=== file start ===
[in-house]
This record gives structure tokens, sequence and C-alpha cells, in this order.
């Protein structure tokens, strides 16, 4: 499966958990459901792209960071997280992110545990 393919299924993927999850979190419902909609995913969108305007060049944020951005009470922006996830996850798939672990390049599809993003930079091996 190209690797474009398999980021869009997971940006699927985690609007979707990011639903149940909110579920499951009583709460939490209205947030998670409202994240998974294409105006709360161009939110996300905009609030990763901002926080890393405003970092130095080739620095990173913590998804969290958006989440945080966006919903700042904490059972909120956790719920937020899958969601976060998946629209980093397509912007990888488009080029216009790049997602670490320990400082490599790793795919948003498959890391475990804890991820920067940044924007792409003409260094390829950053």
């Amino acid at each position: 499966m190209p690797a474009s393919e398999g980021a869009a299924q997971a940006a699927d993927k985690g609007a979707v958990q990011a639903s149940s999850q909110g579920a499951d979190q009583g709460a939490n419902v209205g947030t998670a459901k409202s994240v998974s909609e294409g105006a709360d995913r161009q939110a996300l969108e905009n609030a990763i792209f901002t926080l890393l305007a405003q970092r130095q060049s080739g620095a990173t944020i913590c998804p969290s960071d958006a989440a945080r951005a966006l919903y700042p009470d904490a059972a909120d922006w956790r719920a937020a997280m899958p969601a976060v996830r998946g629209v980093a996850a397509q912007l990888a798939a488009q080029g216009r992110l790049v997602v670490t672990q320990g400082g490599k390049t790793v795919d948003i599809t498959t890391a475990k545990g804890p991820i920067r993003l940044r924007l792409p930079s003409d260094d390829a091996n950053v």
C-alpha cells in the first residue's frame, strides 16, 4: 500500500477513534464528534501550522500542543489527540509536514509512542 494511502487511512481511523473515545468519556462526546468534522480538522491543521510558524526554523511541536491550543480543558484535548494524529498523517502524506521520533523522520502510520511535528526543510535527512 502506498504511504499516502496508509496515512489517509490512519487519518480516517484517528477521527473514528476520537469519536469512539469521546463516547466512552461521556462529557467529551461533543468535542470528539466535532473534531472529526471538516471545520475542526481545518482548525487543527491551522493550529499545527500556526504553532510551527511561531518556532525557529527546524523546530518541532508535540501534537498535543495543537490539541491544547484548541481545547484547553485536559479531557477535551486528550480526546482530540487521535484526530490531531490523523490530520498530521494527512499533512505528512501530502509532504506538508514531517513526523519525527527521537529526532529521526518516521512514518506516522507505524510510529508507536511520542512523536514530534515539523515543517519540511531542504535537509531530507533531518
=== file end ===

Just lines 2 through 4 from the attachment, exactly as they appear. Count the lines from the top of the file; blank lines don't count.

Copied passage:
This record gives structure tokens, sequence and C-alpha cells, in this order.
């Protein structure tokens, strides 16, 4: 499966958990459901792209960071997280992110545990 393919299924993927999850979190419902909609995913969108305007060049944020951005009470922006996830996850798939672990390049599809993003930079091996 190209690797474009398999980021869009997971940006699927985690609007979707990011639903149940909110579920499951009583709460939490209205947030998670409202994240998974294409105006709360161009939110996300905009609030990763901002926080890393405003970092130095080739620095990173913590998804969290958006989440945080966006919903700042904490059972909120956790719920937020899958969601976060998946629209980093397509912007990888488009080029216009790049997602670490320990400082490599790793795919948003498959890391475990804890991820920067940044924007792409003409260094390829950053």
């Amino acid at each position: 499966m190209p690797a474009s393919e398999g980021a869009a299924q997971a940006a699927d993927k985690g609007a979707v958990q990011a639903s149940s999850q909110g579920a499951d979190q009583g709460a939490n419902v209205g947030t998670a459901k409202s994240v998974s909609e294409g105006a709360d995913r161009q939110a996300l969108e905009n609030a990763i792209f901002t926080l890393l305007a405003q970092r130095q060049s080739g620095a990173t944020i913590c998804p969290s960071d958006a989440a945080r951005a966006l919903y700042p009470d904490a059972a909120d922006w956790r719920a937020a997280m899958p969601a976060v996830r998946g629209v980093a996850a397509q912007l990888a798939a488009q080029g216009r992110l790049v997602v670490t672990q320990g400082g490599k390049t790793v795919d948003i599809t498959t890391a475990k545990g804890p991820i920067r993003l940044r924007l792409p930079s003409d260094d390829a091996n950053v």